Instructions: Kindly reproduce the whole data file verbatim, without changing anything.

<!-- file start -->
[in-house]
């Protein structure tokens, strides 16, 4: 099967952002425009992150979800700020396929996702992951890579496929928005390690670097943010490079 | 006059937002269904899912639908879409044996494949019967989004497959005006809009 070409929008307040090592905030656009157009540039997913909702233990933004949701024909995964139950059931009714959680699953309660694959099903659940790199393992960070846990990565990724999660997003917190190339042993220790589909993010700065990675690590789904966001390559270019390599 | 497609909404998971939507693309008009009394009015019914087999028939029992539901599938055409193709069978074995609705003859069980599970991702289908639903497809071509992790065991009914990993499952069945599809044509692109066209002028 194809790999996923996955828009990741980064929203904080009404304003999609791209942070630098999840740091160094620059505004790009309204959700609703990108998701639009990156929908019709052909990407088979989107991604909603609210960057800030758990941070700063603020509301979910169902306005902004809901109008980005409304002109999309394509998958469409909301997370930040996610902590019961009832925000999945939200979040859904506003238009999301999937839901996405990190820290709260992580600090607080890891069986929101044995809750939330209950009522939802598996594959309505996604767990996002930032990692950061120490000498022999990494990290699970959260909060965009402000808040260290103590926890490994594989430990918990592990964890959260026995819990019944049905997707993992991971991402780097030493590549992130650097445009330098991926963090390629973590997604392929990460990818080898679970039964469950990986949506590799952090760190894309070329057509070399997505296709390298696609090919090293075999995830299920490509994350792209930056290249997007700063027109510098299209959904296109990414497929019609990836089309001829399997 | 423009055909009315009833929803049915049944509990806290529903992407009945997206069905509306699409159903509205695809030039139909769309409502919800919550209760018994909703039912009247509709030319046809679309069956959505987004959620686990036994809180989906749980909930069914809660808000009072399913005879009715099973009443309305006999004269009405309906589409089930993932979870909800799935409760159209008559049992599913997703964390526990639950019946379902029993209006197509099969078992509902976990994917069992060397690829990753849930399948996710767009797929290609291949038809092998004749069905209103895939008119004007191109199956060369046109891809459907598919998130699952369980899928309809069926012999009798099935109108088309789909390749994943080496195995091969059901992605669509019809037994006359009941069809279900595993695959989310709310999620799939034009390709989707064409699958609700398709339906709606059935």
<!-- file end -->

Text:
[in-house]
């Protein structure tokens, strides 16, 4: 099967952002425009992150979800700020396929996702992951890579496929928005390690670097943010490079 | 006059937002269904899912639908879409044996494949019967989004497959005006809009 070409929008307040090592905030656009157009540039997913909702233990933004949701024909995964139950059931009714959680699953309660694959099903659940790199393992960070846990990565990724999660997003917190190339042993220790589909993010700065990675690590789904966001390559270019390599 | 497609909404998971939507693309008009009394009015019914087999028939029992539901599938055409193709069978074995609705003859069980599970991702289908639903497809071509992790065991009914990993499952069945599809044509692109066209002028 194809790999996923996955828009990741980064929203904080009404304003999609791209942070630098999840740091160094620059505004790009309204959700609703990108998701639009990156929908019709052909990407088979989107991604909603609210960057800030758990941070700063603020509301979910169902306005902004809901109008980005409304002109999309394509998958469409909301997370930040996610902590019961009832925000999945939200979040859904506003238009999301999937839901996405990190820290709260992580600090607080890891069986929101044995809750939330209950009522939802598996594959309505996604767990996002930032990692950061120490000498022999990494990290699970959260909060965009402000808040260290103590926890490994594989430990918990592990964890959260026995819990019944049905997707993992991971991402780097030493590549992130650097445009330098991926963090390629973590997604392929990460990818080898679970039964469950990986949506590799952090760190894309070329057509070399997505296709390298696609090919090293075999995830299920490509994350792209930056290249997007700063027109510098299209959904296109990414497929019609990836089309001829399997 | 423009055909009315009833929803049915049944509990806290529903992407009945997206069905509306699409159903509205695809030039139909769309409502919800919550209760018994909703039912009247509709030319046809679309069956959505987004959620686990036994809180989906749980909930069914809660808000009072399913005879009715099973009443309305006999004269009405309906589409089930993932979870909800799935409760159209008559049992599913997703964390526990639950019946379902029993209006197509099969078992509902976990994917069992060397690829990753849930399948996710767009797929290609291949038809092998004749069905209103895939008119004007191109199956060369046109891809459907598919998130699952369980899928309809069926012999009798099935109108088309789909390749994943080496195995091969059901992605669509019809037994006359009941069809279900595993695959989310709310999620799939034009390709989707064409699958609700398709339906709606059935």